Incredible real-life Tesla Gun is more a piece of art than a weapon of war
Meet Rob Flickenger. Amongst other things, he calls himself a “mad scientist,” and if his latest creation is anything to go by, it’s an accurate description, as he has built a Tesla Gun.
You may already be familiar with Nikola Tesla, the man who developed the modern AC electrical current system, and the creator of the Tesla Coil; however you may not have heard of The Five Fists of Science.
It’s a graphic novel set in a steampunk world where Tesla, along with Mark Twain and Bertha von Suttner battle evil to bring about world peace. In the book, Tesla uses twin pistol-sized Tesla Coil guns.
Inspired by this image, Flickenger decided to make his own version. In case you’re unsure what such a weapon could do, he sums it up perfectly on his blog: “You pull the trigger, and lightning comes out the front.” That’s that settled, then.
The result is nothing short of incredible, as you can see in the picture above, which perhaps contains more awesome than we can legally show. In essence it’s a miniaturized Tesla Coil mated to an aluminum gun body, which was adapted from a plastic Nerf gun.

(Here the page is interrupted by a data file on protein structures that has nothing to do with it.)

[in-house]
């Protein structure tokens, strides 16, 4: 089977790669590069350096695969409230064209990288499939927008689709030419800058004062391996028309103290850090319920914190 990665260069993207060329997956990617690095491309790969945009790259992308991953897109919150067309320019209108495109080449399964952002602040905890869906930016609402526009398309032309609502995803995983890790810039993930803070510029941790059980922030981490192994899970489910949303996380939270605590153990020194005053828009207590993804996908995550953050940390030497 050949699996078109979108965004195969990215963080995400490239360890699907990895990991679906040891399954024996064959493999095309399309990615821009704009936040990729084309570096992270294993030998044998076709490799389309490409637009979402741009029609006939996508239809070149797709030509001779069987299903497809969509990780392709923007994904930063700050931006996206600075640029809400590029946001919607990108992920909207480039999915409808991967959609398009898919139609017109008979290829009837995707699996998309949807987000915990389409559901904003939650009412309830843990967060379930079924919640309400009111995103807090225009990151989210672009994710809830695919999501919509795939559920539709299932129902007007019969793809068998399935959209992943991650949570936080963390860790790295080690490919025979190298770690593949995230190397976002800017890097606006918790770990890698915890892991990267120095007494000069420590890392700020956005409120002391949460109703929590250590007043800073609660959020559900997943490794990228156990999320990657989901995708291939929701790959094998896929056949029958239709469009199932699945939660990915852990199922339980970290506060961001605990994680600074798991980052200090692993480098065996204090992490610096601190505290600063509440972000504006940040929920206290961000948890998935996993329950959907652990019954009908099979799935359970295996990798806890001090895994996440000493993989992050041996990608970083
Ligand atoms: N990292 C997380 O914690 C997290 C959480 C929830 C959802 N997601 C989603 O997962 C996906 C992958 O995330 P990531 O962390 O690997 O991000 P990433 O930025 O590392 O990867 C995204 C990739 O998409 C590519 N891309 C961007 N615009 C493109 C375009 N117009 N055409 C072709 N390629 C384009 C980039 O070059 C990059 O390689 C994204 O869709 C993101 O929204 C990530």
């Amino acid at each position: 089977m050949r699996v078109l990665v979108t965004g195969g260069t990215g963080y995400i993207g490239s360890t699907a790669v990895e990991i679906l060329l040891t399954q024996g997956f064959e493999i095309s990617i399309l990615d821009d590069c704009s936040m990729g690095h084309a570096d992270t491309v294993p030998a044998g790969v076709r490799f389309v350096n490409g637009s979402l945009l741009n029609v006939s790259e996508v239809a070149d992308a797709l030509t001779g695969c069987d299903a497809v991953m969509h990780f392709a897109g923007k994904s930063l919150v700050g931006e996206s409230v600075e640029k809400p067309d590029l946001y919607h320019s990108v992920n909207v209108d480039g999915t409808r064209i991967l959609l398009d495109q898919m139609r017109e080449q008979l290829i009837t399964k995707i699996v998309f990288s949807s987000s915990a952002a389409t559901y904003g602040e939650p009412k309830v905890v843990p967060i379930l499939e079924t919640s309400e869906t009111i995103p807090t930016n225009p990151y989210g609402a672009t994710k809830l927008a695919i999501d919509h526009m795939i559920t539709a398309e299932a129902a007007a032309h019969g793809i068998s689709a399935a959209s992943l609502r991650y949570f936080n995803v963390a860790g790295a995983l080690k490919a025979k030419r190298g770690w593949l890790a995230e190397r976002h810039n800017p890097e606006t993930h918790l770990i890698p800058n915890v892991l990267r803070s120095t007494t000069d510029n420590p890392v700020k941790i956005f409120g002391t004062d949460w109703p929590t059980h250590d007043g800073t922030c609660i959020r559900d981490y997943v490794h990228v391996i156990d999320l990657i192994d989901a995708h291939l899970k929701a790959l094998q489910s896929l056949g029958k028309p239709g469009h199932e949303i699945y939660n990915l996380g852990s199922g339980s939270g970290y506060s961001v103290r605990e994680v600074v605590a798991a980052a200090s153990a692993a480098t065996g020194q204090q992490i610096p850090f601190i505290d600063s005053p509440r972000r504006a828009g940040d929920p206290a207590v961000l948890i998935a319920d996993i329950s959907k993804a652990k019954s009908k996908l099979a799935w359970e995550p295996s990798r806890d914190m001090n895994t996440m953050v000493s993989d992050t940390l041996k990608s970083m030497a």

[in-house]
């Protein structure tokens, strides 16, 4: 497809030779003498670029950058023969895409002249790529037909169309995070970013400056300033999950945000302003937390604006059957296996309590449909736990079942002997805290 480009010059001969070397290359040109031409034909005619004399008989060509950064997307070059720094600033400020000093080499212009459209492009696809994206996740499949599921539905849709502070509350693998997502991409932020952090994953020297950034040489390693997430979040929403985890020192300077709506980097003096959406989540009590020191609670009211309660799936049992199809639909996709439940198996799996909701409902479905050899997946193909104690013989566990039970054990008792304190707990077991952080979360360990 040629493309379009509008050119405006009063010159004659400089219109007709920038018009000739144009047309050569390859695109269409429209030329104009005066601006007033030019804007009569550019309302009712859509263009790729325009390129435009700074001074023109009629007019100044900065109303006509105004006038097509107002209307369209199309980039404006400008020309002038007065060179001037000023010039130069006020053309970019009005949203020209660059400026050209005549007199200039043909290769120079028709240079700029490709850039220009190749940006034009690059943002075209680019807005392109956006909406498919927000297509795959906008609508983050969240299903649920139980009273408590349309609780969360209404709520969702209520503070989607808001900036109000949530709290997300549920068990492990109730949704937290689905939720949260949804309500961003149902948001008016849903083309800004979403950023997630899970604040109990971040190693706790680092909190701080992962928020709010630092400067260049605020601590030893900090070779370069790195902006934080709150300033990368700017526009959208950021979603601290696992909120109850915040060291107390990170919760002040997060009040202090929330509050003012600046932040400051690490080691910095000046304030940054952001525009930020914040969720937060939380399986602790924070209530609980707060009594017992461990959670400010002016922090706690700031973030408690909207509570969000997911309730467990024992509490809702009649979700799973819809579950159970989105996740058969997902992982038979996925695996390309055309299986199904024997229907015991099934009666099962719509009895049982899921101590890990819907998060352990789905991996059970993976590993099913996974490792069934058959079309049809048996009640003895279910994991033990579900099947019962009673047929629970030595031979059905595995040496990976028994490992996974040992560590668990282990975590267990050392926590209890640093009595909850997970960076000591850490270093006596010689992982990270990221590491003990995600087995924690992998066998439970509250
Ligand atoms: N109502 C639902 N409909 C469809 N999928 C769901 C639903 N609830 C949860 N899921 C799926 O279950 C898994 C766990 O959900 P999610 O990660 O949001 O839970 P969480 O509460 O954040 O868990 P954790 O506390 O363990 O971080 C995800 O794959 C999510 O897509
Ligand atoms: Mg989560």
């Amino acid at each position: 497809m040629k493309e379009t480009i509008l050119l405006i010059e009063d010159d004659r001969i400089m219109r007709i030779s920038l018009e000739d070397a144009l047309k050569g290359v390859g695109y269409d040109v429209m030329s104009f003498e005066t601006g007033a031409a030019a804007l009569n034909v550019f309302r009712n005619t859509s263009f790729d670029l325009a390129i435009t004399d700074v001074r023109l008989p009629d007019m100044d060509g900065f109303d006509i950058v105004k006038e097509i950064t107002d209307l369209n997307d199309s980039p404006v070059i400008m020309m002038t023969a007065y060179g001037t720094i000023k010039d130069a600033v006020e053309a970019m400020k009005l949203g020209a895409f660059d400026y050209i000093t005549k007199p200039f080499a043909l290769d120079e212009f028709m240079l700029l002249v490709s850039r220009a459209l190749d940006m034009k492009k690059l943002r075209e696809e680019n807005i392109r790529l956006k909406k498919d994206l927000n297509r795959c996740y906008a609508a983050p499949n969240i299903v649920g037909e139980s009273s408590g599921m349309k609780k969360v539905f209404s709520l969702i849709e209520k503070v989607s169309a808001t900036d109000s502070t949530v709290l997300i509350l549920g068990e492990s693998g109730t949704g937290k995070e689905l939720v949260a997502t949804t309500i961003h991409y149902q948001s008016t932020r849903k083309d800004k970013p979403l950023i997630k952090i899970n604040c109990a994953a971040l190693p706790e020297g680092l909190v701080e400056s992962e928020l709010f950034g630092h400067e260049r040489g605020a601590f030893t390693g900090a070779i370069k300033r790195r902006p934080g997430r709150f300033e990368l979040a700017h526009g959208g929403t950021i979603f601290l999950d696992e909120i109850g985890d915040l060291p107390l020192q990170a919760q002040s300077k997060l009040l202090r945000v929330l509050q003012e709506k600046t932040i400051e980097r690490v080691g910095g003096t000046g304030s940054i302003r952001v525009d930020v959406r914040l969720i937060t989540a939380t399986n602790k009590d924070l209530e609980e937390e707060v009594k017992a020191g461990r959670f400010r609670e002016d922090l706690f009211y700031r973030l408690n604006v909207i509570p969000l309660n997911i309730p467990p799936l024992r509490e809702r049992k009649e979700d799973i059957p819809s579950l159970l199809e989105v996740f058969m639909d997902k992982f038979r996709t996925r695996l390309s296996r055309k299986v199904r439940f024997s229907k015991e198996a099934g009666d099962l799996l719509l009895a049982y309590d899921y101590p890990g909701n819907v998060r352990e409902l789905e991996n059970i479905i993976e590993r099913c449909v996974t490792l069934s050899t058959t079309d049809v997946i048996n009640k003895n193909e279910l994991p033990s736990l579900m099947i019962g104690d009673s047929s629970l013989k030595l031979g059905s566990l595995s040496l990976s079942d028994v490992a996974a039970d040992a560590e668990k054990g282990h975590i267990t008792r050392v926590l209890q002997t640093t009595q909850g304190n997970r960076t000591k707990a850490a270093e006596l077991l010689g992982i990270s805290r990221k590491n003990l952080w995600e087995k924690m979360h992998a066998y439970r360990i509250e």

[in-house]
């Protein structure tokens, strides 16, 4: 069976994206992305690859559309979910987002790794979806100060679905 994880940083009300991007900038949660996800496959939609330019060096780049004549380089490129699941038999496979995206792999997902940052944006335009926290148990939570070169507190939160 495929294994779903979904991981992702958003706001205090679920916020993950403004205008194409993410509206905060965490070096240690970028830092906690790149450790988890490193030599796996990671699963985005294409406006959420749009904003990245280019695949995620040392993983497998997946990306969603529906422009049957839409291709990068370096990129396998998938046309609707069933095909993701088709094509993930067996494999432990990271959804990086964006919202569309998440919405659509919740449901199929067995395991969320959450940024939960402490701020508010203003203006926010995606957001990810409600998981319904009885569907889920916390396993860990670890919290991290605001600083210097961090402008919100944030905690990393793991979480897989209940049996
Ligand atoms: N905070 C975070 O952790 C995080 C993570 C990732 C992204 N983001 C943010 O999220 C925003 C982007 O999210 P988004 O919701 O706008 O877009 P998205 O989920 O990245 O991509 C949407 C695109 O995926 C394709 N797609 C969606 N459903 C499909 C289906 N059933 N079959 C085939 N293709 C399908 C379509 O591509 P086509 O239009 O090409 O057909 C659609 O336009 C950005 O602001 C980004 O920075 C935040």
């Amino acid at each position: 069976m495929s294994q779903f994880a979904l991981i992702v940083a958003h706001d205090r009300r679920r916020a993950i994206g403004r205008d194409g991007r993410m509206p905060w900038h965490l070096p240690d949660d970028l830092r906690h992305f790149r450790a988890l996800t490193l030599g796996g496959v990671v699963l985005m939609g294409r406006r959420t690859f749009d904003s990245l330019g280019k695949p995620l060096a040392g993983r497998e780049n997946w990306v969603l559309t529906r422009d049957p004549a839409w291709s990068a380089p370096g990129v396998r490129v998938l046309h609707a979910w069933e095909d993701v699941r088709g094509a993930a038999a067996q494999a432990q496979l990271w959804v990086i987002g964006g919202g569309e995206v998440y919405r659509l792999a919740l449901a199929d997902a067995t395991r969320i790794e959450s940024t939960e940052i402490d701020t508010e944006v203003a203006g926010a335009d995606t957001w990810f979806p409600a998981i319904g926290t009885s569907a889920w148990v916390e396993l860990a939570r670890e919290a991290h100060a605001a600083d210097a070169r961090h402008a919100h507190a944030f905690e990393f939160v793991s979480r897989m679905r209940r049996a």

You can read all about the build here, or watch a fascinating talk on how the Tesla Gun came to be in this Vimeo video. If you’re less interested in the science, and more interested in the lightning, then you’ll want to check the demonstration video below.
When there’s no earth point nearby, the Tesla Gun has a beautiful fringe of blue sparks around the end, but will shoot bolts of electricity between a distance of 8-inches and 24-inches depending on the environment.
With a range like that, you’ve probably guessed the Tesla Gun has the potential to do more harm to its operator than to an attacker, and you’d be right. The gun is more a piece of art than a weapon of war.
It’s also phase one of the project, and in the next version we can expect an improved housing, solid state modulation for more gun-like effects, and most fittingly for any mad scientist, more power.
By Andy Boxall